Heroes Work Here: Dr. Marianne Holler, Palliative Medicine Physician

Marianne Holler, DO, FAAHPM, Palliative Medicine Physician, specializes in guiding patients and families through difficult conversations. For the safety of patients, their loved ones, and health care workers, these meetings have gone virtual.

Members of the Community Medical Center team in Toms River have been tirelessly caring for patients, and one another, as they respond to the coronavirus pandemic. Throughout it all, they have responded with strength, skill, and compassion, and shown who they truly are – heroes.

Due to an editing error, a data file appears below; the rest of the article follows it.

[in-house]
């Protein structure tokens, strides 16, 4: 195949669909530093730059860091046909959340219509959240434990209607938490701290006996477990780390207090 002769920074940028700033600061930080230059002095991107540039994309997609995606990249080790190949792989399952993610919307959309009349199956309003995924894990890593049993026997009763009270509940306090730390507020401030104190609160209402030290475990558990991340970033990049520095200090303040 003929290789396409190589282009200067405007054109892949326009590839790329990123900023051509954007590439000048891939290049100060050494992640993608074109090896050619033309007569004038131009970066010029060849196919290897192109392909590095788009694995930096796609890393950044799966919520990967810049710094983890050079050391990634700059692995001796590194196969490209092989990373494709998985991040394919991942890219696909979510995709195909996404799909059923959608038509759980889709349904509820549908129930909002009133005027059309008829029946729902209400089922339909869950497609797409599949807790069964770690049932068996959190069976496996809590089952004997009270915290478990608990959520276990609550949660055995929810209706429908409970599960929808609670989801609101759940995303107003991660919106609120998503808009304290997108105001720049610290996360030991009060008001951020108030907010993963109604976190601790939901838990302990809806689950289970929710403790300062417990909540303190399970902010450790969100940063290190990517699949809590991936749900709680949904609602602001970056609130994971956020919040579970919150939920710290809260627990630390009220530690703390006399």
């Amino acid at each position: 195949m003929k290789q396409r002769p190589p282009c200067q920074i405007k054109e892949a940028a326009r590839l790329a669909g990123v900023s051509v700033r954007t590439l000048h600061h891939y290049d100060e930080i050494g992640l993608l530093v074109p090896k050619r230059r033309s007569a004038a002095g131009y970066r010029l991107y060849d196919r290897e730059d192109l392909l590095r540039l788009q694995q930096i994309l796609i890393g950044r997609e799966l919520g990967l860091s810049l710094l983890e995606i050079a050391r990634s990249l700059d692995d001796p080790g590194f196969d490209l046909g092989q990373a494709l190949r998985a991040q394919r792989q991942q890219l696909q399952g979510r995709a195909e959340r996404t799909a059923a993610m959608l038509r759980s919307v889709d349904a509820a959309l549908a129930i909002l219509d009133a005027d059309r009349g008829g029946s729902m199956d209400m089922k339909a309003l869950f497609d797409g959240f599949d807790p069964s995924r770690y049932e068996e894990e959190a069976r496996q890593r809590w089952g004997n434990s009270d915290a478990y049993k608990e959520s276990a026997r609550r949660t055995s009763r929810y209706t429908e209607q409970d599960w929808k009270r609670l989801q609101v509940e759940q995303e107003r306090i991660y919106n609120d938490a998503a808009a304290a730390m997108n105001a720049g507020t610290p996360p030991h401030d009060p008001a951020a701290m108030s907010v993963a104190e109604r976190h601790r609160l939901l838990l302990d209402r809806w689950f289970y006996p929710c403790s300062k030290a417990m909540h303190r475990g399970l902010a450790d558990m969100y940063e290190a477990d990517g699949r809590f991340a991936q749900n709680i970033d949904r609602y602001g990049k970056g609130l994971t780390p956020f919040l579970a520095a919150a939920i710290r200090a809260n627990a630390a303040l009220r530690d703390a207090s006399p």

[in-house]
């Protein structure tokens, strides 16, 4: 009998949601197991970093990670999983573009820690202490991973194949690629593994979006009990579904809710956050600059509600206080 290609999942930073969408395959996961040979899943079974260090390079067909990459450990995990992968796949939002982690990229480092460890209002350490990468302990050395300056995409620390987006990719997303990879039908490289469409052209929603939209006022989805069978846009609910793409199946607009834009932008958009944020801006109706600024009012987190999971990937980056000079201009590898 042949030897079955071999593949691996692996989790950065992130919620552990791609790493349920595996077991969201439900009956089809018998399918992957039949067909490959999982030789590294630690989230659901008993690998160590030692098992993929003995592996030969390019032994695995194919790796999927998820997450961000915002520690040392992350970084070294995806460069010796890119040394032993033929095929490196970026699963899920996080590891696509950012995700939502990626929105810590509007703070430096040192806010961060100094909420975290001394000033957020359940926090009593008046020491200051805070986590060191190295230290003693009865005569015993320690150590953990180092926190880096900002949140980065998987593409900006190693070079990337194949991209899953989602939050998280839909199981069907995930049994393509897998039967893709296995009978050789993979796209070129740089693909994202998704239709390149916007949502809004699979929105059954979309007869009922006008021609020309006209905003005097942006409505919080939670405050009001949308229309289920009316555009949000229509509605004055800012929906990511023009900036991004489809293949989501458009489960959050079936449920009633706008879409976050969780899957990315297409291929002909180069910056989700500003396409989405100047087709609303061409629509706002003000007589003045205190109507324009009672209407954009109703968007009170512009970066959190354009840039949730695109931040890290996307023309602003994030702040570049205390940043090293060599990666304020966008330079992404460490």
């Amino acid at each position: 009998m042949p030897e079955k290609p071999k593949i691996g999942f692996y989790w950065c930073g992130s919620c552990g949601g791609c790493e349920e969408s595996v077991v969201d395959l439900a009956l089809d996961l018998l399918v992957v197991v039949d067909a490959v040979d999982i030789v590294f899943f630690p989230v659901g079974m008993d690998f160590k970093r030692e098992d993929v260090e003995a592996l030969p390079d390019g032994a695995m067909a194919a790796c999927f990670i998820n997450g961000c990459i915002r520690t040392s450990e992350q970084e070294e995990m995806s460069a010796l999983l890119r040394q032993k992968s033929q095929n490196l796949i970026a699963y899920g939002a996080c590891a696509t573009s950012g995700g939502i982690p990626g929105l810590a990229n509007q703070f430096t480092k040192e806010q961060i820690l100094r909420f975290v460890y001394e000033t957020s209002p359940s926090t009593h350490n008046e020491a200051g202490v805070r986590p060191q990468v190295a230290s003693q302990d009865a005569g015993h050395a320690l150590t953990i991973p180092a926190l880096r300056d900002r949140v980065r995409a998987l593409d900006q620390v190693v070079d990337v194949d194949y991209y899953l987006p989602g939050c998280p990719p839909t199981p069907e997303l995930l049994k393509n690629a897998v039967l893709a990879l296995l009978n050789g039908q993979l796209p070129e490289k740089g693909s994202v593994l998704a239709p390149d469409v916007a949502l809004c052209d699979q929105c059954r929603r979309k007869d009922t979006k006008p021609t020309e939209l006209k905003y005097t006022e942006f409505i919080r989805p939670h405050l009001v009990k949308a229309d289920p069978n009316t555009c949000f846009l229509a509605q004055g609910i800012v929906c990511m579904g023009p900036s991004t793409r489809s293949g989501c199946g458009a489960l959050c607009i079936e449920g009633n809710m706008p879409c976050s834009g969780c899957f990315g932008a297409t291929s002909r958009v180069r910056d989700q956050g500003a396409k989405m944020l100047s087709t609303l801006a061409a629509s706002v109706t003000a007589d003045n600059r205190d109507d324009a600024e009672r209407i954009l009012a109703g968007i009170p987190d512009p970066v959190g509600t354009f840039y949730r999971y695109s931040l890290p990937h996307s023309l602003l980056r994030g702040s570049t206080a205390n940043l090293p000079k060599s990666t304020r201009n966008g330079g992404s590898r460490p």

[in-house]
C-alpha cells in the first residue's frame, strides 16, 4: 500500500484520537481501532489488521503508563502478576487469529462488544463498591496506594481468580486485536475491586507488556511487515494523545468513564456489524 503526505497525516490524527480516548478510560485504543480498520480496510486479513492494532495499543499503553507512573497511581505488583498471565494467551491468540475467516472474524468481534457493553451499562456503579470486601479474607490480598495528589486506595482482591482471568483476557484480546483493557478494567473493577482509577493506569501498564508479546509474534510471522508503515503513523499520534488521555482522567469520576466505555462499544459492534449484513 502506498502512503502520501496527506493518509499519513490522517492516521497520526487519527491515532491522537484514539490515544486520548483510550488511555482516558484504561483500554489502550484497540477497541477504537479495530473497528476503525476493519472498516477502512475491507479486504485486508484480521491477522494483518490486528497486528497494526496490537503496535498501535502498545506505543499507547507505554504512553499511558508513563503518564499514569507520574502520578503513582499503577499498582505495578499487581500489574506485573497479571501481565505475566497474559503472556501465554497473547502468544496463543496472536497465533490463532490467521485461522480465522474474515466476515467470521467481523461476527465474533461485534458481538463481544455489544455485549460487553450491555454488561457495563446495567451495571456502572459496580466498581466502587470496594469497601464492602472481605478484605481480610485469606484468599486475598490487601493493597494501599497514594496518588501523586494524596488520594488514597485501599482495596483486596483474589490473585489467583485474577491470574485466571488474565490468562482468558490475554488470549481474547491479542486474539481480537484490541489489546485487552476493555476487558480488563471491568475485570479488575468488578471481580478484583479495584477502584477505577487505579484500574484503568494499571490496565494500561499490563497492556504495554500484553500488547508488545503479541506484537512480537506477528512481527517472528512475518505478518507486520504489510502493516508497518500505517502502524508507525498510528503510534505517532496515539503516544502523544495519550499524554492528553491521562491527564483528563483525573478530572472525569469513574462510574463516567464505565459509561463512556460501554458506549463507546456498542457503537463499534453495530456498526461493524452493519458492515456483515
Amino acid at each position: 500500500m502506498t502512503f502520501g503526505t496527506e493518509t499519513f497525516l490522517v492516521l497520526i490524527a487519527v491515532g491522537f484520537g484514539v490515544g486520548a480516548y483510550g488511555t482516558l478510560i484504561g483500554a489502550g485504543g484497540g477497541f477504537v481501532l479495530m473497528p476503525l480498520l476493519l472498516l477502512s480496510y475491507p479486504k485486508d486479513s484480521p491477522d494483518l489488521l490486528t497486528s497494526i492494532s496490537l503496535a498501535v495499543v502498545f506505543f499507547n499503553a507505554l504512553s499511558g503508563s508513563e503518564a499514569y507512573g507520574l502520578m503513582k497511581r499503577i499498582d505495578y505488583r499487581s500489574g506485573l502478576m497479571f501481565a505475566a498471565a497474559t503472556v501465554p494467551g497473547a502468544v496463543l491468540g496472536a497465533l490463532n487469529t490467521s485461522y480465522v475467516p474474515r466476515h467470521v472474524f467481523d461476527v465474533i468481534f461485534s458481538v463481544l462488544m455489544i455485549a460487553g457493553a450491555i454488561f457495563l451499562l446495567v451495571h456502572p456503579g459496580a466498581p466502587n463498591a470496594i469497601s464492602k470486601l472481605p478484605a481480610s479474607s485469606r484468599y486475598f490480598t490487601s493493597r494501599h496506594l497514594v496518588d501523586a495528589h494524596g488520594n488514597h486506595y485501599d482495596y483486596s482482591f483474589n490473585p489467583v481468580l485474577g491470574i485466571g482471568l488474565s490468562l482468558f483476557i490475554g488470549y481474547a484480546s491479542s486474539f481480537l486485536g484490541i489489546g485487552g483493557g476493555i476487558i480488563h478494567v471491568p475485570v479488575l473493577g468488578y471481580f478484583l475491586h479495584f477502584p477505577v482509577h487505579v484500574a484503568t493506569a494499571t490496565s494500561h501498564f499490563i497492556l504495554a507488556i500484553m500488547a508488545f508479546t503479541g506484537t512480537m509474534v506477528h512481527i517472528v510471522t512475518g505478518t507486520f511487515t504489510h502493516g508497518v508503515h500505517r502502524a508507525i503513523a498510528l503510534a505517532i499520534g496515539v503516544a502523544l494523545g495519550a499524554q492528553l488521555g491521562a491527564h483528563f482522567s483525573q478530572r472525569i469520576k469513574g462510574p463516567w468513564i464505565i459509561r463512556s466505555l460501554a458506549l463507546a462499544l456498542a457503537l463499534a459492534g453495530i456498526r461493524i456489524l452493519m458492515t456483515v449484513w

The super power that palliative brings to the bedside is that we can sit down, see the patient eye-to-eye or the family, hold their hand, walk them through the options for their care. Taking that away has been a real challenge because I am calling them at probably the worst point in their life. They’re facing their loved ones’ very, very serious illness. I have to be able to establish a relationship and trust with them, so that we can have an honest conversation because when you ask somebody ‘what’s the goal?’ of course if it’s your mom or your spouse or your child – your goal is to make sure they live as long as they can. Stepping further into the conversation and saying, ‘what if things don’t go as you hope – what would be your thought process? What would you want for him or her?’ And that’s been very difficult because I usually call people in, want to sit around the table, and have a human conversation, not so much, ‘Hey, I’m the doctor, this is what’s going on, what do you think?’ But, ‘Tell me about your mom. Tell me about before this happened. What did she look like? What did she value? What types of things were important to her? And if those things didn’t exist for her anymore, what would she value at this point?’ And having those conversations either virtually through Zoom technology or FaceTime versus face-to-face and really making a connection has been a challenge.